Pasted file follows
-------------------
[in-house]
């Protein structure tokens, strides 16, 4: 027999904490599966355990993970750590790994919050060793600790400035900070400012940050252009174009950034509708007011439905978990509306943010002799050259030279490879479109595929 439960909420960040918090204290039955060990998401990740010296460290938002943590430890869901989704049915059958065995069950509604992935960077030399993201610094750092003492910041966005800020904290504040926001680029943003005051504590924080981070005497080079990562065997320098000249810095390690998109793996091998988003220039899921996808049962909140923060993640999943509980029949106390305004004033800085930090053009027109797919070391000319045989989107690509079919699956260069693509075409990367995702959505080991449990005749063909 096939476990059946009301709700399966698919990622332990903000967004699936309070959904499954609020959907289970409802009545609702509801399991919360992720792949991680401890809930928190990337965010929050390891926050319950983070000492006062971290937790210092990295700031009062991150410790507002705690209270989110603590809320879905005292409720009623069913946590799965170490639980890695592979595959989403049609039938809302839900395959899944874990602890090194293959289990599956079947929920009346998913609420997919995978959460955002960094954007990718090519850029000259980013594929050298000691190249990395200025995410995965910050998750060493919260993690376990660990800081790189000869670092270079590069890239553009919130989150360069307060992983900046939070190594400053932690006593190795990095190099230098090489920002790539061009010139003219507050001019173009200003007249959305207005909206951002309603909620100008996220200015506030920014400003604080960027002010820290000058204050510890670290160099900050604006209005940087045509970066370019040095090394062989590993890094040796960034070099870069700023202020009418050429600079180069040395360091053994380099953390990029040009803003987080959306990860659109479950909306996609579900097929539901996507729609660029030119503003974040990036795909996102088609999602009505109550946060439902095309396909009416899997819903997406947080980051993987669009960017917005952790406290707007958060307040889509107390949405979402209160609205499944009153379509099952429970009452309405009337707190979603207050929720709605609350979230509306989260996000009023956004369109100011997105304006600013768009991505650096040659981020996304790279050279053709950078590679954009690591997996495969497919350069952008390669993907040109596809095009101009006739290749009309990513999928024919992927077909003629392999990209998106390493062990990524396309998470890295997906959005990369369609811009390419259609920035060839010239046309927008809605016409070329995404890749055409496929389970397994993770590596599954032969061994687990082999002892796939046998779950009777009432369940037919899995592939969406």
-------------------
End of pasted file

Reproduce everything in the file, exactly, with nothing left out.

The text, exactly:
[in-house]
């Protein structure tokens, strides 16, 4: 027999904490599966355990993970750590790994919050060793600790400035900070400012940050252009174009950034509708007011439905978990509306943010002799050259030279490879479109595929 439960909420960040918090204290039955060990998401990740010296460290938002943590430890869901989704049915059958065995069950509604992935960077030399993201610094750092003492910041966005800020904290504040926001680029943003005051504590924080981070005497080079990562065997320098000249810095390690998109793996091998988003220039899921996808049962909140923060993640999943509980029949106390305004004033800085930090053009027109797919070391000319045989989107690509079919699956260069693509075409990367995702959505080991449990005749063909 096939476990059946009301709700399966698919990622332990903000967004699936309070959904499954609020959907289970409802009545609702509801399991919360992720792949991680401890809930928190990337965010929050390891926050319950983070000492006062971290937790210092990295700031009062991150410790507002705690209270989110603590809320879905005292409720009623069913946590799965170490639980890695592979595959989403049609039938809302839900395959899944874990602890090194293959289990599956079947929920009346998913609420997919995978959460955002960094954007990718090519850029000259980013594929050298000691190249990395200025995410995965910050998750060493919260993690376990660990800081790189000869670092270079590069890239553009919130989150360069307060992983900046939070190594400053932690006593190795990095190099230098090489920002790539061009010139003219507050001019173009200003007249959305207005909206951002309603909620100008996220200015506030920014400003604080960027002010820290000058204050510890670290160099900050604006209005940087045509970066370019040095090394062989590993890094040796960034070099870069700023202020009418050429600079180069040395360091053994380099953390990029040009803003987080959306990860659109479950909306996609579900097929539901996507729609660029030119503003974040990036795909996102088609999602009505109550946060439902095309396909009416899997819903997406947080980051993987669009960017917005952790406290707007958060307040889509107390949405979402209160609205499944009153379509099952429970009452309405009337707190979603207050929720709605609350979230509306989260996000009023956004369109100011997105304006600013768009991505650096040659981020996304790279050279053709950078590679954009690591997996495969497919350069952008390669993907040109596809095009101009006739290749009309990513999928024919992927077909003629392999990209998106390493062990990524396309998470890295997906959005990369369609811009390419259609920035060839010239046309927008809605016409070329995404890749055409496929389970397994993770590596599954032969061994687990082999002892796939046998779950009777009432369940037919899995592939969406």